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public pays and yields to mortgage-backed securities banks may hold, and the question is is that spread widening so that the full benefit of the reduction is not being passed through, that is the question. i want to make sure everybody heard it. our analysis suggests it takes time, two points for the first point is while we don't expect 100% to pass through, imperial and theoretical analysis, we have had quite a bit of work done on this issue suggests over time the great majority of the decline gets passed through to mortgage rates so we do
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anticipate over time that the full benefit or that mostly benefit will be seen by retail customers and indeed we have seen already a pretty significant decline since september in retail mortgage rates. one thing that is perhaps confusing the issue a little bit is there are other things happening in the economy which are affecting those spreads. for example, the capacity limitations, allowing banks to charge higher yields. there is extra cost like put back risk, higher from a number of things happening in the economy, which would tend all else equal, studie so that is unfortunate.
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we want to encourage good policy, put backs reducing the risk to banks in making mortgage loans. again, most of those things are not really in our control, but again taking all those issues as constant, it does seem to be the case over a period of time, most of the claims to find their way to mortgage customers and thereby strengthen the housing market. >> thank you very much. >> fed chief ben bernanke, he should have quit at hello. the market lost all of their games plus a point. 6.5%, that is the point say unemployment rate at which ben bernanke says any future rate moves will now be tied.
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a news conference in washington, he emphasized his top priority now shoring up the job market. the decision to live up the printing presses in january. the fed investors said they will not stop buying bonds until they drop. 85 alien dollars and we created money each and every month, 45 billion of that put in longer dated treasuries. by mortgage-backed securities. dow jones industrials really straddling the flat line. up more than 81 points after the announcement of markets like this announcement and started to take a second look. the nasdaq has been down most of the day. investors gave the plan a thumbs-up and saw stocks at their best levels since october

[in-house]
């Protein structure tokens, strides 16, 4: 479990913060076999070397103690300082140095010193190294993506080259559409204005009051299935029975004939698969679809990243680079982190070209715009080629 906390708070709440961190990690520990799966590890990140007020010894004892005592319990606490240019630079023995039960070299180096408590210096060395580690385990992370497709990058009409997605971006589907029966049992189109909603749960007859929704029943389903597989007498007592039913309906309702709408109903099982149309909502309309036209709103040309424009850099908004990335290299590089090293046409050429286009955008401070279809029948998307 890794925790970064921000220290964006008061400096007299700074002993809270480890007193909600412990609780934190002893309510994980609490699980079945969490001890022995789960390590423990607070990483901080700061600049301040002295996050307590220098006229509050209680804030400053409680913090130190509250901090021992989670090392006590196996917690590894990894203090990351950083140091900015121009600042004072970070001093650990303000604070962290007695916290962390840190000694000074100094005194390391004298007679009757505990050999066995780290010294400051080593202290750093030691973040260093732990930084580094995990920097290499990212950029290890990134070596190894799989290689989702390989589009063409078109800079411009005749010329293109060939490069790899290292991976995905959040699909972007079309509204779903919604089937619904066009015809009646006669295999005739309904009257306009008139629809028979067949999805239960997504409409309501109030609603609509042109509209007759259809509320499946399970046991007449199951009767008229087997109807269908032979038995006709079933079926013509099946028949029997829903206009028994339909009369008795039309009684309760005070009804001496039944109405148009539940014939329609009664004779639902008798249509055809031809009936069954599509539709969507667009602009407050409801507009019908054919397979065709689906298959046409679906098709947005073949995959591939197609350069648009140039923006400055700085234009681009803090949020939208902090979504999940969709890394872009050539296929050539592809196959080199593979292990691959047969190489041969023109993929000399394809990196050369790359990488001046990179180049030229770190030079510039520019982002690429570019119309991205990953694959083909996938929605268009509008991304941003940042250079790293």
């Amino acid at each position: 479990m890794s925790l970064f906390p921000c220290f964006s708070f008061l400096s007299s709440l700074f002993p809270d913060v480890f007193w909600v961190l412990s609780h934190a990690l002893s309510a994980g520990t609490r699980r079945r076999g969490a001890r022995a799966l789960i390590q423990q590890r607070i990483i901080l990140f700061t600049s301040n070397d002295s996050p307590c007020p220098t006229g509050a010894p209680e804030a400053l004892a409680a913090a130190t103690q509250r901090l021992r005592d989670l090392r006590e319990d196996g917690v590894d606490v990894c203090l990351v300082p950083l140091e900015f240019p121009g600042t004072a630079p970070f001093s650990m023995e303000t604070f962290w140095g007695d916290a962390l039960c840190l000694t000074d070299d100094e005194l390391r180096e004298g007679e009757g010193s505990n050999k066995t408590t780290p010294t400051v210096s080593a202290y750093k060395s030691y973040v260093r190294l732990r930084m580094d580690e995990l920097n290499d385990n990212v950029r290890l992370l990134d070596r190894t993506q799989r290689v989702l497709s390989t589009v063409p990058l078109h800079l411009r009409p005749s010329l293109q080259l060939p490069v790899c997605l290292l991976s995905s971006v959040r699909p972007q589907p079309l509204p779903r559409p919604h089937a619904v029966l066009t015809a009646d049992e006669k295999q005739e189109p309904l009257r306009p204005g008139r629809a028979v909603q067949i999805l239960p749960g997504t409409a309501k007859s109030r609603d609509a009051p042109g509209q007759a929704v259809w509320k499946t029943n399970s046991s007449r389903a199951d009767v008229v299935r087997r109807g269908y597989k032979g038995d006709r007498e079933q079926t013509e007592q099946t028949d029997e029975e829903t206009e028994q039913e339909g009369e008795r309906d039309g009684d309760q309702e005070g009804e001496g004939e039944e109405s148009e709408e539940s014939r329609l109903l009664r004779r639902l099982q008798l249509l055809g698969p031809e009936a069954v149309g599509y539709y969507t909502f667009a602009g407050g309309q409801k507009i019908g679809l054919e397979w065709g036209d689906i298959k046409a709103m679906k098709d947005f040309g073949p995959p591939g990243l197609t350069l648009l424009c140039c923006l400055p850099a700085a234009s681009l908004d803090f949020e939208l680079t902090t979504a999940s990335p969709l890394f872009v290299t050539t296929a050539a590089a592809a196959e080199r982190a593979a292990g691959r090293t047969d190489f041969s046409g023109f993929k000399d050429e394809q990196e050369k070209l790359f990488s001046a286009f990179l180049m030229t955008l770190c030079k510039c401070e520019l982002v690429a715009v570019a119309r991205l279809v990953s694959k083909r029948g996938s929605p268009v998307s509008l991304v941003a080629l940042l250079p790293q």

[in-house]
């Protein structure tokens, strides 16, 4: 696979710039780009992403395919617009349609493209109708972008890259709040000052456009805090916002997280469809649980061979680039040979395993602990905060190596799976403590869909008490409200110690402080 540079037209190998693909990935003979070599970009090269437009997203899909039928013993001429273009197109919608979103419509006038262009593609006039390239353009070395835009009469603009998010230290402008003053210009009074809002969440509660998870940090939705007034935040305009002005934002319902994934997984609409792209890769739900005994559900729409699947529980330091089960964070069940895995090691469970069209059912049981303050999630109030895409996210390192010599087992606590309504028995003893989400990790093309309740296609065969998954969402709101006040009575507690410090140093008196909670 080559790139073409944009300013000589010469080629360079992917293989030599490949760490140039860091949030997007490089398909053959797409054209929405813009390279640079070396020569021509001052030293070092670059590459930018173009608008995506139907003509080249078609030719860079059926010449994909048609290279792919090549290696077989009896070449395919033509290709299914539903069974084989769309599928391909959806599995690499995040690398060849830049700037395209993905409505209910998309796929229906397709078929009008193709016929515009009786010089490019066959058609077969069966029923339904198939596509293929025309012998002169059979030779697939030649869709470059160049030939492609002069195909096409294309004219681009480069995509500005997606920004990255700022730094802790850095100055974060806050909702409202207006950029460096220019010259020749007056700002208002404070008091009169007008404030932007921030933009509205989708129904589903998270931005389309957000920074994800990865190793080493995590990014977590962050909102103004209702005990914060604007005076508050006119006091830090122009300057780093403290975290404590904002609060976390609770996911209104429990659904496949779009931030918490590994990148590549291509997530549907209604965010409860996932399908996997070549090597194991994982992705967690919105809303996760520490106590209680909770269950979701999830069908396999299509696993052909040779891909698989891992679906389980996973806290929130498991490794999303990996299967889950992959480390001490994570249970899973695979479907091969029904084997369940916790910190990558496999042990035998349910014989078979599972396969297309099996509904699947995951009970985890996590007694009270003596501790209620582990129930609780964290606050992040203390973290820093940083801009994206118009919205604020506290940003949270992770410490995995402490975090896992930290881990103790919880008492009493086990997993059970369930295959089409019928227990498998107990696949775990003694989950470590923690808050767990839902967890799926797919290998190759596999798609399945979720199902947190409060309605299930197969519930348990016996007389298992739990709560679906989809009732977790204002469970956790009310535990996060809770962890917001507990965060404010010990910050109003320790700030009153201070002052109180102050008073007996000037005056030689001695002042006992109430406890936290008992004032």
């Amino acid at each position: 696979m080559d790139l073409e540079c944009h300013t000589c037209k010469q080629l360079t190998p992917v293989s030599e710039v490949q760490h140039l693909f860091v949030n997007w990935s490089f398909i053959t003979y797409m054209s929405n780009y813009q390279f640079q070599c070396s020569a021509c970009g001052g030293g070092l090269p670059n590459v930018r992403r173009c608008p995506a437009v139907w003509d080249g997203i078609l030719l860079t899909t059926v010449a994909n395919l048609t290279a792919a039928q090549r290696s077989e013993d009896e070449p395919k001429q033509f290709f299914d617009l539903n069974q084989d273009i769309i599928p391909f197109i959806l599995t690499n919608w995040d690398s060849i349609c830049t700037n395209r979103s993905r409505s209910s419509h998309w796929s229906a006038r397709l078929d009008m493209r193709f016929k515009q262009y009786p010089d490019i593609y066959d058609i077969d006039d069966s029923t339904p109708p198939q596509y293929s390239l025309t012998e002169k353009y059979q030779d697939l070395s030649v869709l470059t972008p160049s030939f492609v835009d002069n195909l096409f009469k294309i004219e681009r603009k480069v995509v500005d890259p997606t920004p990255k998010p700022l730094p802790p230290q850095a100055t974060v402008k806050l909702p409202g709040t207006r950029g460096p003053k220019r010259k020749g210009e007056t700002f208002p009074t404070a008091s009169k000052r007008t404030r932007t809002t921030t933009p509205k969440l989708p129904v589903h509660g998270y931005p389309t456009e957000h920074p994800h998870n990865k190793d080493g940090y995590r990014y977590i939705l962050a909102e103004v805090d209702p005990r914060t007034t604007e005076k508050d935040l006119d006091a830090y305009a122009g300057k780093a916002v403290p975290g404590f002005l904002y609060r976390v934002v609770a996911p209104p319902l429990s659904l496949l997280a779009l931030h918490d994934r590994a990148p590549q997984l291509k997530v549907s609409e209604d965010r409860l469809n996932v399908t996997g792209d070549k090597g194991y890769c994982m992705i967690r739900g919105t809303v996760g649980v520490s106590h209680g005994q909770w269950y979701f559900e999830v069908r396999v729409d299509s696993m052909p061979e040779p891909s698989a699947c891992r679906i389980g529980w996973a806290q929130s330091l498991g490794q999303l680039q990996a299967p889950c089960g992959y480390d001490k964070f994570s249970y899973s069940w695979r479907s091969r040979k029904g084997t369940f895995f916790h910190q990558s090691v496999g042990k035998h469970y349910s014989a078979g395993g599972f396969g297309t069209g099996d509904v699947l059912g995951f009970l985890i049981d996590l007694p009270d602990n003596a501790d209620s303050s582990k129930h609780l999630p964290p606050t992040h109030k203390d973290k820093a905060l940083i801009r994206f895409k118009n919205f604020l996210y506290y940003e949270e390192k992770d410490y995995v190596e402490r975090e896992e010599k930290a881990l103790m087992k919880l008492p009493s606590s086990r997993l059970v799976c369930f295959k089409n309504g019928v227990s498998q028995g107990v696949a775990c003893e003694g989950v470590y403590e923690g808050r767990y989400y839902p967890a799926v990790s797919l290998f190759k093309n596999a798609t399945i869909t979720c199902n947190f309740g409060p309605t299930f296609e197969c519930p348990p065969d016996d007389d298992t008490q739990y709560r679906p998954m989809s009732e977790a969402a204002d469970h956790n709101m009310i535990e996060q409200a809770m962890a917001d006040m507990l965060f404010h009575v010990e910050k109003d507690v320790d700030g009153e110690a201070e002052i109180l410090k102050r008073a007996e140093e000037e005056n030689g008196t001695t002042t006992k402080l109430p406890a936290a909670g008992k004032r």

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but giving up the games as you see, what went on. big intraday swings around 12:30 p.m. eastern when the fed made the decisions known. take a look at the financials, giving us a sense of how sensitive it got. as you can see, pulled back half a percent to the upside at the moment. bank of america, jpmorgan, citigroup, wells fargo, all of them in the green but not as far as they have been. in economically sensitive group. up about 1.5%. similar story for dupont, gold corporation holding onto most of its leads. let's find out what the traders made of it. you were there in the thick of
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it at the new york stock exchange. >> as you say, he hadn't said hello and left us at the altar started talking. this is the difference between what the policy says and the reality underneath the policy when the fed chairman, ben explains what they're doing. number one is that we determined the advocacy of the e-zines is not doing the trick, they will go to plan b., whatever that is. he said they do not have an unlimited bazooka so to speak to do this. that put a reality on the market. ultimately what will happen is they will put in a lot of money out to the marketplace for some time to come, and now have tied to 6.5% if not lower. the real issue they have, looking at things like the
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velocity of the money supply. it is just not making its way to the general economy, this being held at the banks and the businesses and until that happens, we will not see unemployment come down and will not see gdp growth. liz: there are unintended consequences. thank you very much. what does the fed's latest move mean for your money and how you should be investing? fox business exclusive with two super experts. chief market strategist. you guys just heard what he said, and it is true, we wonder where the money is going. three years ago when the fed started this bouncing castle of adding all the money, the market bounced and it beautifully. people watching want to know what they should do with their money and their investments.